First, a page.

In specific terms of evangelization, living a fit lifestyle has enabled me to take Christ to a large group of often non-evangelized individuals. When people think about proclaiming the Gospel, they think about going to poor countries, colleges and universities, schools, nursing homes, and hospitals. Preaching in a gym or evangelizing on a sporting field does not cross people’s minds very often. The Lord gives all of us unique gifts and we are able to proclaim his Name most perfectly when we embrace and use those gifts. Christ has blessed me with a love for sport and exercise and has given me the talents necessary to do them well. Through prayerful discernment and talking with my spiritual director, I have learned that God wants me to use those gifts to his glory. 

Fitness has given me a platform for evangelization and ministry. For example, it is easy to be embarrassed with life’s struggles and it can be a challenge to bring those problems up right away when we talk with our priests. Individuals have approached me before and said, “Hey, I’m trying to get better at my bench press. What should I do…By the way, my marriage is falling apart.” Or, “I want to start exercising but don’t know where to start….By the way, my son is on drugs. How can I help him?” The fitness platform gives people a way to begin hard conversations. This is just one way of many. It doesn’t take much to consider the countless spiritual parallels that we can draw from sport and exercise: determination, hard work, focus, attention, patience, respect, teamwork, vigilance, communication, etc.

Not only has it given me a platform. It also helps to truly serve the people. Although priestly ministry is very spiritually and emotionally taxing, it does require a certain amount of stamina and physical ability. If I get winded by simply walking across the parking lot, then I will likely be exhausted when celebrating Mass. While not the main thing, being physically fit is a key component in ministry.

You recently received the call from “American Ninja Warrior” to compete! Will you change your training regimen, or how do you see Crossfit helping your ninja abilities?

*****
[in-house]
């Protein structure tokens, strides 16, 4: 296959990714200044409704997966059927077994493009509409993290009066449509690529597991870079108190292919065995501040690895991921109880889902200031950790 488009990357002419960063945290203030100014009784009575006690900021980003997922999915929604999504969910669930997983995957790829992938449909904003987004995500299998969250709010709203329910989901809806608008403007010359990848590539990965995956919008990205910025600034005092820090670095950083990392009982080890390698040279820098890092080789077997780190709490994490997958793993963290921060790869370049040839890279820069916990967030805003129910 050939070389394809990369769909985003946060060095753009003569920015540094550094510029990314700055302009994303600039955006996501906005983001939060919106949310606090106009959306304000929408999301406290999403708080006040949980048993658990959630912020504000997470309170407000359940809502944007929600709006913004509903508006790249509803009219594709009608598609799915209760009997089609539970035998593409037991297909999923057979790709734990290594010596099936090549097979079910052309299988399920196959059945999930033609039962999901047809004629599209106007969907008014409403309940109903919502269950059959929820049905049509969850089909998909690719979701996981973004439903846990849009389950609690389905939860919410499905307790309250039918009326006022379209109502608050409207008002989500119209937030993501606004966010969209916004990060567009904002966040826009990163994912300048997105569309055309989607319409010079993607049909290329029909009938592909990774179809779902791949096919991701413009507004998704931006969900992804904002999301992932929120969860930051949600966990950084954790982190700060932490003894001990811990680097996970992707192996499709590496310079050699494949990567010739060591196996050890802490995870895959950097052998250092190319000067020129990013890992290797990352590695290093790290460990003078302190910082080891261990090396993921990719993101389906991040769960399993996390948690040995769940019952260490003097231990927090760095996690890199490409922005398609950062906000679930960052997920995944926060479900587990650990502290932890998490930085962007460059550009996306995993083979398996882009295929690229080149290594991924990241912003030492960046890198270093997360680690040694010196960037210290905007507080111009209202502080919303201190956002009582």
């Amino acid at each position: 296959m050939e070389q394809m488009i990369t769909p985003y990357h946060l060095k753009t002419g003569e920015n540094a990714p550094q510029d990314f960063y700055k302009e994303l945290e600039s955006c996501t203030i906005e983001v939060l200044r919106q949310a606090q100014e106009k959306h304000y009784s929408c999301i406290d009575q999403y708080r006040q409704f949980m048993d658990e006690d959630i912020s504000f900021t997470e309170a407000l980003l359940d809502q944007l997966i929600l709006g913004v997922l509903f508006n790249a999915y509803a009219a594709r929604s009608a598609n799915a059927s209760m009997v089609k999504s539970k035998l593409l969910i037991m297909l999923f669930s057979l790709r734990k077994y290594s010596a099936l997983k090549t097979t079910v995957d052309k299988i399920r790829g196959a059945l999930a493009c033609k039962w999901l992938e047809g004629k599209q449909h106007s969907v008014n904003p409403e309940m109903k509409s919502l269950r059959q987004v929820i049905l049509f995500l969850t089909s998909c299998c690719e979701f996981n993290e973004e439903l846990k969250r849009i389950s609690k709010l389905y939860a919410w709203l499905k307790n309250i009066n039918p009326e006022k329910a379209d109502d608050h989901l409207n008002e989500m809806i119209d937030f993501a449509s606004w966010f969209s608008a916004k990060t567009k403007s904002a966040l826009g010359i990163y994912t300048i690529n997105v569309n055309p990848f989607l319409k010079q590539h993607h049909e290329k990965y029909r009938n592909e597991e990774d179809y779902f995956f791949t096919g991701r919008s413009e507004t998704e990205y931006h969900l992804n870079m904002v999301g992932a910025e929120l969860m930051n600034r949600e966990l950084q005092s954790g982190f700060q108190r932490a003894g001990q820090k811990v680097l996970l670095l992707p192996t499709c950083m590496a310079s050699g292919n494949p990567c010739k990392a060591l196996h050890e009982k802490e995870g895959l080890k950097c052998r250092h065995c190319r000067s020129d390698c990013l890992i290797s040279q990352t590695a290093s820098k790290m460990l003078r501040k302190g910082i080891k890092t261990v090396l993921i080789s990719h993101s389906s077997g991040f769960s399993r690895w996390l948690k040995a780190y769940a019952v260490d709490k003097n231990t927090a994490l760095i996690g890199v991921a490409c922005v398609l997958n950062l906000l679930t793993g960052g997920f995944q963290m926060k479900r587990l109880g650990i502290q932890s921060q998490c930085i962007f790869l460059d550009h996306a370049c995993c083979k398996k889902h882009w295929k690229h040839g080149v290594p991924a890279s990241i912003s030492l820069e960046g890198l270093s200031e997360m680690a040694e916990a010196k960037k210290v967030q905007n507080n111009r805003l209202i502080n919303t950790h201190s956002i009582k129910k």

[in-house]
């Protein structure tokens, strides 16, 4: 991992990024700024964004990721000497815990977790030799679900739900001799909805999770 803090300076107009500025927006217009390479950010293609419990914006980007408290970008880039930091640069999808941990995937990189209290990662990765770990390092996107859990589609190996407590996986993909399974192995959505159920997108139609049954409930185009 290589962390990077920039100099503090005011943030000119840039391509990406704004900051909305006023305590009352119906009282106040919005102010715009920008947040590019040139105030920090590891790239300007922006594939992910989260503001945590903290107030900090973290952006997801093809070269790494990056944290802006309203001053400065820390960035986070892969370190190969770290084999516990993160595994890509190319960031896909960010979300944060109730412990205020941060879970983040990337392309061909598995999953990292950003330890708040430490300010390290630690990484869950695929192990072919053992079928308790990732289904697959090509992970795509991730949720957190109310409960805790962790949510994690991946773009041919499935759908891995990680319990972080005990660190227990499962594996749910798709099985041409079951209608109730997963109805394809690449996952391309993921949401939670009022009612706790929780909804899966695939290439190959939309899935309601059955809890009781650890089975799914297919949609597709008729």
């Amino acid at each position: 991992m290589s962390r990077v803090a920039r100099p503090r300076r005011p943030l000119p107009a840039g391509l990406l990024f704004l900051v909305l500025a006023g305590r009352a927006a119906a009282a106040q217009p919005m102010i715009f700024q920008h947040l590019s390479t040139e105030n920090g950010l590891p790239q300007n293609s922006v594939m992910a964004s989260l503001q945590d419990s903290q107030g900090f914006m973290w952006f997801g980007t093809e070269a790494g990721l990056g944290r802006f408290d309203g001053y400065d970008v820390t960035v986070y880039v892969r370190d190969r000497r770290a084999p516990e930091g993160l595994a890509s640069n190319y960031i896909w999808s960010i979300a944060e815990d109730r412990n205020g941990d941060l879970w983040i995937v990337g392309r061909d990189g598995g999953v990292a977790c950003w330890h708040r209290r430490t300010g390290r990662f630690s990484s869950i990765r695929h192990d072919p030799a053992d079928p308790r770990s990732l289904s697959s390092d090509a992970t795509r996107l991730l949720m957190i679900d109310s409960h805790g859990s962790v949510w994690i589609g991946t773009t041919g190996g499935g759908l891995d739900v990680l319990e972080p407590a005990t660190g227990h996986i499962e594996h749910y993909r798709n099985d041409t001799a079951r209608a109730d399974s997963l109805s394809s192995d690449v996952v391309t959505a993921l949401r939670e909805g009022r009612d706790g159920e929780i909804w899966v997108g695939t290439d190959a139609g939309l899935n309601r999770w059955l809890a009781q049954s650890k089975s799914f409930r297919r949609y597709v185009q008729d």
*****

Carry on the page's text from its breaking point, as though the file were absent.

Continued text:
One of the great things about Crossfit training is how well it prepares individuals for the unknown and unknowable. The movements and exercises are always changing and incorporate countless human movements. My Crossfit training will mostly stay the same, although I will incorporate a few more grip-specific workouts to help me on the various hanging and swinging obstacles. 

Participation on “American Ninja Warrior” is another example of using the gifts that God has given me to proclaim the Gospel and give a positive presentation of the Catholic priesthood. American Ninja Warrior is a sort of obstacle course on steroids. With the American Ninja Warrior platform, I want to show others that they can conquer the obstacles of their life. All of us have obstacles. When we encounter them, we can give up and stop or we can face them, conquer them, and move on. Again, the parallels are countless.

One of the biggest questions regarding fitness and faith is diet, especially considering the average style of food found at most parishes. What advice might you offer to parishes as well as your brother priests in regard to their eating habits? 

Diet is essential for good health and does more for our overall health than exercise does. The problem is that we often overthink it or become too discouraged. The simplest prescription I have is to cut the sugars and get off the couch. Don’t drink sugary drinks or sodas and try to break a sweat every day. You can do that at a gym, walking around the block, or even by cleaning your house or doing yard work. Finally, concerning discouragement, one must know that it is possible and it is never to late to become healthier. We are only as healthy as the last meal we ate. Consider your last meal and prepare for your next. It is impossible to lose 100 pounds overnight. It is impossible to lose 10 pounds overnight. It was also impossible to gain those 10 or 100 pounds overnight. Take it one day at a time and one pound at a time. If you weigh 225 pounds and want to get down to 200, do not get discouraged. You weighed 200 pounds at one point. Therefore, you know that you can weigh 200 pounds. Set your goal. Eat better. Move more. Take it one pound at a time.

Holiness is no different. One cannot become a sinner or a saint overnight. The sum total of our actions in light of God’s grace determine our holiness or lack thereof. We become saints by loving one person at a time and doing one small act of charity at a time. If you sin, repent and move on. If you have a bad meal, recognize it and move on. The most important thing is that your overall progress and movement be in a positive direction. Two steps forward and one step back still constitutes forward progress, and consequently holiness and health.

Lastly, what’s your favorite lift? 

My most favorite lift is probably the squat clean. I enjoy this lift because of its complexity and the overall work that it requires. In one movement, I am able to exercise almost every major joint and muscle group. My current personal record is 275 pounds, but I hope to break that record soon…That is only possible though by getting stronger, one pound at a time.